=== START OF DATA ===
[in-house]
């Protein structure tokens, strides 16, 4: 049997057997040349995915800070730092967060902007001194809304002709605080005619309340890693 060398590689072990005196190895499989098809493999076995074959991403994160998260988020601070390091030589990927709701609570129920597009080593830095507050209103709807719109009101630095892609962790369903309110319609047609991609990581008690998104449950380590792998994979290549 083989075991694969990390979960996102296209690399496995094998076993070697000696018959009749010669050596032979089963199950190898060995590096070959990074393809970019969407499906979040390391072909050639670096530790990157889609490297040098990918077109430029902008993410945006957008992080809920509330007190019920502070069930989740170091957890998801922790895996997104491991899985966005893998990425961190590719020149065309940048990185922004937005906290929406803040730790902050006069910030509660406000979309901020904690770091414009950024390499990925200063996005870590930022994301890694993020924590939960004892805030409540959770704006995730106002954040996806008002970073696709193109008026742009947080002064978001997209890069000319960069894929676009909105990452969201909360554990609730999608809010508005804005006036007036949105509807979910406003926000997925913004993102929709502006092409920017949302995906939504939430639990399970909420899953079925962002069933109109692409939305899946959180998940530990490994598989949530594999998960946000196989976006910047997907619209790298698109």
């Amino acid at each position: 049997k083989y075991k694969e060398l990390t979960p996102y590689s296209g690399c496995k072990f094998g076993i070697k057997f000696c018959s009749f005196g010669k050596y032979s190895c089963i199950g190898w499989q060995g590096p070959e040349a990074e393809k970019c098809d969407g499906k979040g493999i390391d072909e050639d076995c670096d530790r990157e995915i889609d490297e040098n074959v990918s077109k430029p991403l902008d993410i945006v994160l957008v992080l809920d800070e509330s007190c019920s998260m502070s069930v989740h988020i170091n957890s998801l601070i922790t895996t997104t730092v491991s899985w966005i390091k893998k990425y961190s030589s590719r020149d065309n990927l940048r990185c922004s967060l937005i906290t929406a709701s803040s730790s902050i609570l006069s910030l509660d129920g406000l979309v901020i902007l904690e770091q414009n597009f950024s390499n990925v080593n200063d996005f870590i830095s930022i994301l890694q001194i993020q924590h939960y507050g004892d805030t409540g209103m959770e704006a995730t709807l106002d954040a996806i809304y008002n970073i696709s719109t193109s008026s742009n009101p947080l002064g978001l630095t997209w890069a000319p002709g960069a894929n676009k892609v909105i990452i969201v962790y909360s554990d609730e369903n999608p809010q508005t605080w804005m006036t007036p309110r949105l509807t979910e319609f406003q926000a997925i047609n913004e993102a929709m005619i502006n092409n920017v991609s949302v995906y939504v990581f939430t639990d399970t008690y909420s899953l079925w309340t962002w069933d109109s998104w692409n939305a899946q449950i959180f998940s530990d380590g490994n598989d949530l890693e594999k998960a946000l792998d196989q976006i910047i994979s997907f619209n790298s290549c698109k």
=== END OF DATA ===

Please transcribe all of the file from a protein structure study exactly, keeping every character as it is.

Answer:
[in-house]
């Protein structure tokens, strides 16, 4: 049997057997040349995915800070730092967060902007001194809304002709605080005619309340890693 060398590689072990005196190895499989098809493999076995074959991403994160998260988020601070390091030589990927709701609570129920597009080593830095507050209103709807719109009101630095892609962790369903309110319609047609991609990581008690998104449950380590792998994979290549 083989075991694969990390979960996102296209690399496995094998076993070697000696018959009749010669050596032979089963199950190898060995590096070959990074393809970019969407499906979040390391072909050639670096530790990157889609490297040098990918077109430029902008993410945006957008992080809920509330007190019920502070069930989740170091957890998801922790895996997104491991899985966005893998990425961190590719020149065309940048990185922004937005906290929406803040730790902050006069910030509660406000979309901020904690770091414009950024390499990925200063996005870590930022994301890694993020924590939960004892805030409540959770704006995730106002954040996806008002970073696709193109008026742009947080002064978001997209890069000319960069894929676009909105990452969201909360554990609730999608809010508005804005006036007036949105509807979910406003926000997925913004993102929709502006092409920017949302995906939504939430639990399970909420899953079925962002069933109109692409939305899946959180998940530990490994598989949530594999998960946000196989976006910047997907619209790298698109």
């Amino acid at each position: 049997k083989y075991k694969e060398l990390t979960p996102y590689s296209g690399c496995k072990f094998g076993i070697k057997f000696c018959s009749f005196g010669k050596y032979s190895c089963i199950g190898w499989q060995g590096p070959e040349a990074e393809k970019c098809d969407g499906k979040g493999i390391d072909e050639d076995c670096d530790r990157e995915i889609d490297e040098n074959v990918s077109k430029p991403l902008d993410i945006v994160l957008v992080l809920d800070e509330s007190c019920s998260m502070s069930v989740h988020i170091n957890s998801l601070i922790t895996t997104t730092v491991s899985w966005i390091k893998k990425y961190s030589s590719r020149d065309n990927l940048r990185c922004s967060l937005i906290t929406a709701s803040s730790s902050i609570l006069s910030l509660d129920g406000l979309v901020i902007l904690e770091q414009n597009f950024s390499n990925v080593n200063d996005f870590i830095s930022i994301l890694q001194i993020q924590h939960y507050g004892d805030t409540g209103m959770e704006a995730t709807l106002d954040a996806i809304y008002n970073i696709s719109t193109s008026s742009n009101p947080l002064g978001l630095t997209w890069a000319p002709g960069a894929n676009k892609v909105i990452i969201v962790y909360s554990d609730e369903n999608p809010q508005t605080w804005m006036t007036p309110r949105l509807t979910e319609f406003q926000a997925i047609n913004e993102a929709m005619i502006n092409n920017v991609s949302v995906y939504v990581f939430t639990d399970t008690y909420s899953l079925w309340t962002w069933d109109s998104w692409n939305a899946q449950i959180f998940s530990d380590g490994n598989d949530l890693e594999k998960a946000l792998d196989q976006i910047i994979s997907f619209n790298s290549c698109k």